BBC uncovers increase in greenbelt land development

Development Specialist Richard Carr is worried by a recent BBC report which shows that building on greenbelt land has soared over the past five years.

Brownfield Sites

Richard CarrRichard Carr, who works for Poole-based Fortitudo Property, believes developers and local councils should concentrate on redeveloping brownfield sites, instead of pushing communities further into greenbelt land.

The BBC’s report detailed worrying figures, which in Richard’s opinion shows that local planning authorities don’t have the resources to do their job correctly.

The number of new homes being approved on greenbelt land in the last year has doubled. In 2009 – 10 planning permission was granted for 2,258 homes, whilst in 2014 – 15 the figure rose to 11,977.

The government has said in the past that looking after greenbelt land was high on its agenda, but it now seems that it’s passing the matter of what land is being developed on over to local planning authorities.

The country has 14 greenbelts which were created to prevent urban sprawl and to split neighbouring towns, however if this trend continues the land between communities could soon decrease.

Housing demand

Local authorities are feeling the heat to meet the government’s new homes target and are turning to greenbelt land to satisfy housing demand.

Hertfordshire is being hardest hit with 34,000 homes already being proposed and a further 10,000 to come. Kevin Fitzgerald from Campaign to Protect Rural England told the BBC: “We are getting continual statements by government ministers, correspondence from government departments to various bodies like to us saying it is their determination to protect the greenbelt and the wider countryside.

“But, nevertheless, throughout our county, our planning authorities are coming out with these proposals for quite major development.”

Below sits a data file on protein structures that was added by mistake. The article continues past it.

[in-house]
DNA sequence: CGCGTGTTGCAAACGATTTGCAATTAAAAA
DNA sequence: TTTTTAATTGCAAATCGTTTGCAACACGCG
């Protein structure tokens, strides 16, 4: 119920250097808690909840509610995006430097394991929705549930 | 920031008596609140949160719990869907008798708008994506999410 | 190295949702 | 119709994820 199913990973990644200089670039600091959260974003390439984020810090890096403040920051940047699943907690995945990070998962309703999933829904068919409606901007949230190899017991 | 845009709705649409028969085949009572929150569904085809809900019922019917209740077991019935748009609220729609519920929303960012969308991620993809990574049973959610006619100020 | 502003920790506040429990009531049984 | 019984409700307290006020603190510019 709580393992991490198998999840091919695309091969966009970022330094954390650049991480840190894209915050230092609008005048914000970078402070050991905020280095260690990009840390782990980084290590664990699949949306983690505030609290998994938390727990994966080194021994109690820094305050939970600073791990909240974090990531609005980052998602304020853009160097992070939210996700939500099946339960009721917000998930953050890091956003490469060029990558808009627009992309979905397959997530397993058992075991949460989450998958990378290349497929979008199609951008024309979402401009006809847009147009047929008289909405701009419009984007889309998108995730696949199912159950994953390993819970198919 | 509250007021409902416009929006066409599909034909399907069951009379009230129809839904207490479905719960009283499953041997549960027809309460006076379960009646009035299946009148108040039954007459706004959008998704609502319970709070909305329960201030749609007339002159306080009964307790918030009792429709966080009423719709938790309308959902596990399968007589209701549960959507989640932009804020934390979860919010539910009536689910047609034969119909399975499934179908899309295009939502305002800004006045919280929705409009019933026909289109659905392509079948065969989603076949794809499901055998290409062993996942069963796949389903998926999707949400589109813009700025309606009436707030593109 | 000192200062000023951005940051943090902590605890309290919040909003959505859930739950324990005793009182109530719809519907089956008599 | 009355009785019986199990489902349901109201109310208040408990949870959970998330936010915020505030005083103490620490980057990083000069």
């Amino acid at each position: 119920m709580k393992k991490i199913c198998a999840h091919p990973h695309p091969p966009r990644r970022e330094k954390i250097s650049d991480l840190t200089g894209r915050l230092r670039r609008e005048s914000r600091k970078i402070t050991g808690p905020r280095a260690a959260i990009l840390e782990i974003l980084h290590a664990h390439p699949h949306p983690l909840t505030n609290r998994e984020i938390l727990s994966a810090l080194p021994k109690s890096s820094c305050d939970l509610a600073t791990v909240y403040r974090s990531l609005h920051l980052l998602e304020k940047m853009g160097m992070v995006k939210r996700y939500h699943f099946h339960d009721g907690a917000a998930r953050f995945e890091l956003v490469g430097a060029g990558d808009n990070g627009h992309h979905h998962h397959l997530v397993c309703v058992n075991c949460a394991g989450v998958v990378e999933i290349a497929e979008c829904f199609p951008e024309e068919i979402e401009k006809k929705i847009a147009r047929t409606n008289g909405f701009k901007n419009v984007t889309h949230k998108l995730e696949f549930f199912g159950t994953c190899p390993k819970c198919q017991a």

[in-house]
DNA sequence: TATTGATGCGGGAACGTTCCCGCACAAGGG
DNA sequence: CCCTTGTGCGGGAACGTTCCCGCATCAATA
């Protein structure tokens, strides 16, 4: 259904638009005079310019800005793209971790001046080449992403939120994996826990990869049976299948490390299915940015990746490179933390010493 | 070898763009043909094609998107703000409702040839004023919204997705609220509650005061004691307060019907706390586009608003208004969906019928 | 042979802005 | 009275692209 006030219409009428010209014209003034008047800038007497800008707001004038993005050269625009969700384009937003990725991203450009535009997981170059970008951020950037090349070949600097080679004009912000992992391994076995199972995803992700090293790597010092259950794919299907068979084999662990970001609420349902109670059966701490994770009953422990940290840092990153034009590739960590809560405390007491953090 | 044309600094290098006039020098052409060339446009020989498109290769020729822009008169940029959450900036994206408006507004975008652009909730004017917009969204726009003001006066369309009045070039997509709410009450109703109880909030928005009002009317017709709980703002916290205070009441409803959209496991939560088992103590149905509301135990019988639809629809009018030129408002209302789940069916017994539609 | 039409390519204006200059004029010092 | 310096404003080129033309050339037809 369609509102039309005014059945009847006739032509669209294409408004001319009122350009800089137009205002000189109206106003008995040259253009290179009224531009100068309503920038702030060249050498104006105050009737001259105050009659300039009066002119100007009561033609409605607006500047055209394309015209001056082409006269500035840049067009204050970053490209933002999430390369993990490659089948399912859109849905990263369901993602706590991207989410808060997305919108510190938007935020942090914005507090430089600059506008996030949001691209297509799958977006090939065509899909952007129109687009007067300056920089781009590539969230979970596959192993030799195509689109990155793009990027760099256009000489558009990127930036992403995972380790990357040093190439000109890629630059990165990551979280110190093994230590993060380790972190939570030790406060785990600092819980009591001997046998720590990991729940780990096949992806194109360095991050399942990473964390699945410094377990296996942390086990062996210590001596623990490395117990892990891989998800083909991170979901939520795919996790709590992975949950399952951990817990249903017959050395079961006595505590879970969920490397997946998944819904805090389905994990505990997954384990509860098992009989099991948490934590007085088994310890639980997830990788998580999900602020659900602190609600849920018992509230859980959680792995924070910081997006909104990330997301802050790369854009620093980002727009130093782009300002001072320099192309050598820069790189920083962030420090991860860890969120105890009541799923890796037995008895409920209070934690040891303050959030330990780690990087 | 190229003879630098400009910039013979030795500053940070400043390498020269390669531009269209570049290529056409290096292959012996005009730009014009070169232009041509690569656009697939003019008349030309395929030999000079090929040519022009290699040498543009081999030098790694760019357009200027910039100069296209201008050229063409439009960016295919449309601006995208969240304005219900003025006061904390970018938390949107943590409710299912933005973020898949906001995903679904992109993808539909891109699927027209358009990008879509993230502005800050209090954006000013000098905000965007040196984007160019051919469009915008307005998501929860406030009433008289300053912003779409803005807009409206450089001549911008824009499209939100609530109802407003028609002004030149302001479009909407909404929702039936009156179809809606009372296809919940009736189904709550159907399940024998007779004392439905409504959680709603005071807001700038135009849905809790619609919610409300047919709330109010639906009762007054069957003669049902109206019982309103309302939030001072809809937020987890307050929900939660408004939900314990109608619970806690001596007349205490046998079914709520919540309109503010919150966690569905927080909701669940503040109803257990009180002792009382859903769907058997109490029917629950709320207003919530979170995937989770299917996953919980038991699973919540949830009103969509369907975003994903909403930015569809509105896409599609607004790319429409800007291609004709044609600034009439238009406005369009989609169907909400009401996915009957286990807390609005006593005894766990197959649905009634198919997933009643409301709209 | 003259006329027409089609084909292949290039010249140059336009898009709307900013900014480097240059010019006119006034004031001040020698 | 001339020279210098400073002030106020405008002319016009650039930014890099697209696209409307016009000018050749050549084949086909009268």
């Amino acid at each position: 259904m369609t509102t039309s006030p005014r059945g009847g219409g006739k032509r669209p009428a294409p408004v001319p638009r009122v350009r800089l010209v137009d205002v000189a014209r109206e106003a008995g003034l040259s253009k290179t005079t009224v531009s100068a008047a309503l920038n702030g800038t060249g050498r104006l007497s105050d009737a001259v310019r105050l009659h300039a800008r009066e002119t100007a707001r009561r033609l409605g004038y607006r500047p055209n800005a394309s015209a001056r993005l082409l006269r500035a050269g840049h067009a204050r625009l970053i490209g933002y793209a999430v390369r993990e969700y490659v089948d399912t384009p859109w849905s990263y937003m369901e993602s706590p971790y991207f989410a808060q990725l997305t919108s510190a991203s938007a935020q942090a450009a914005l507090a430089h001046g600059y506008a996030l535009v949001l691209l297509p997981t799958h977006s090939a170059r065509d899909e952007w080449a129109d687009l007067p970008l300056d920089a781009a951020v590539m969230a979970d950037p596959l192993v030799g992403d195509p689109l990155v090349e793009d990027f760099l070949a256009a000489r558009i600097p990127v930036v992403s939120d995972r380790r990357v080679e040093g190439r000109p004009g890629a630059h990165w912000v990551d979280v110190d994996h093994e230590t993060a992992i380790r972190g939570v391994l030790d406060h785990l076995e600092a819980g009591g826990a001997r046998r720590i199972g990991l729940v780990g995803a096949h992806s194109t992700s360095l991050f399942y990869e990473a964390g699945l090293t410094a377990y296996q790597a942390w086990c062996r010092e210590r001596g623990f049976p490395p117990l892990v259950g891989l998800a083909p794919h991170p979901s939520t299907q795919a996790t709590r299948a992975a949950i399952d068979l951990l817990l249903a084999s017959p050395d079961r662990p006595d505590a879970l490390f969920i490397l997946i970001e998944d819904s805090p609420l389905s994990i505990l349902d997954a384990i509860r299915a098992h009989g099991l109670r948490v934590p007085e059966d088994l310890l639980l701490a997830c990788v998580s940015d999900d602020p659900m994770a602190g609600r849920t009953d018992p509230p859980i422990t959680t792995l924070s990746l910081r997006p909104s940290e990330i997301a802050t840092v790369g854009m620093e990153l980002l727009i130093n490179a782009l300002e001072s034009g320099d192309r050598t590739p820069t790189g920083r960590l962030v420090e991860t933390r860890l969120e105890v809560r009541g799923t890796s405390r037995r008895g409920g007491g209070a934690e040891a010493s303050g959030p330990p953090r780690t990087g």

Passing the buck

As said earlier, the government expressed their desire to protect greenbelt land and encourage brownfield development. However, Planning Minister Brandon Lewis explained the government’s current stance on the matter: “Greenbelt is something that has been there to give a strategic protection to those green lungs. We have outlined what local areas need to do if they want to go through a review of their greenbelt.

“It is very much a matter of those local authorities. They are the best placed people locally, democratically accountable locally, to decide where the right location for any development is.”

Top level laziness

Richard Carr thinks this is a travesty and is just pure laziness and typical of decision making of our time.

It’s easier to just gobble up greenbelt land than to go taller and bolder in design; the other point is that invariably the land that is taken from greenbelt does not need any remediation from contamination so it is a lot cheaper.

He firmly believes that the time has come to encourage tall buildings with iconic designs. The last time he looked Dubai was not two and three storey sprawling over the whole country, it’s condensed tall and proud, what is it with planners in this country!

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